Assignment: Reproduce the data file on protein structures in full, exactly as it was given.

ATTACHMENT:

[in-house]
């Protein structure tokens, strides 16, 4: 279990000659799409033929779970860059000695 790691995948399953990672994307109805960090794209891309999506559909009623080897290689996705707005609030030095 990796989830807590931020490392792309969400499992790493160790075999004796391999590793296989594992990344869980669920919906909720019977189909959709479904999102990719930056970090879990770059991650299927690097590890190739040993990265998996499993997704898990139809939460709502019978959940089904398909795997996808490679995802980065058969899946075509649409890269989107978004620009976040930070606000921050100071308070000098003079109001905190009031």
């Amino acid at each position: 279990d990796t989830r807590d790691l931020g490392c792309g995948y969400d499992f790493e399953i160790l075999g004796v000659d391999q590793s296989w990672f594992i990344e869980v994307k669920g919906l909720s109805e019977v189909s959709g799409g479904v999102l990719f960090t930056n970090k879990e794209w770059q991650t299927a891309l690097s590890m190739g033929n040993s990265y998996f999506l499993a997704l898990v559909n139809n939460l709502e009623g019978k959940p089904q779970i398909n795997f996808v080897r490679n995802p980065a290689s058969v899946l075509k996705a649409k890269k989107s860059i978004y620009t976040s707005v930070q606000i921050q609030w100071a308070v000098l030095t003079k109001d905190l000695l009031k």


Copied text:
[in-house]
């Protein structure tokens, strides 16, 4: 279990000659799409033929779970860059000695 790691995948399953990672994307109805960090794209891309999506559909009623080897290689996705707005609030030095 990796989830807590931020490392792309969400499992790493160790075999004796391999590793296989594992990344869980669920919906909720019977189909959709479904999102990719930056970090879990770059991650299927690097590890190739040993990265998996499993997704898990139809939460709502019978959940089904398909795997996808490679995802980065058969899946075509649409890269989107978004620009976040930070606000921050100071308070000098003079109001905190009031």
């Amino acid at each position: 279990d990796t989830r807590d790691l931020g490392c792309g995948y969400d499992f790493e399953i160790l075999g004796v000659d391999q590793s296989w990672f594992i990344e869980v994307k669920g919906l909720s109805e019977v189909s959709g799409g479904v999102l990719f960090t930056n970090k879990e794209w770059q991650t299927a891309l690097s590890m190739g033929n040993s990265y998996f999506l499993a997704l898990v559909n139809n939460l709502e009623g019978k959940p089904q779970i398909n795997f996808v080897r490679n995802p980065a290689s058969v899946l075509k996705a649409k890269k989107s860059i978004y620009t976040s707005v930070q606000i921050q609030w100071a308070v000098l030095t003079k109001d905190l000695l009031k």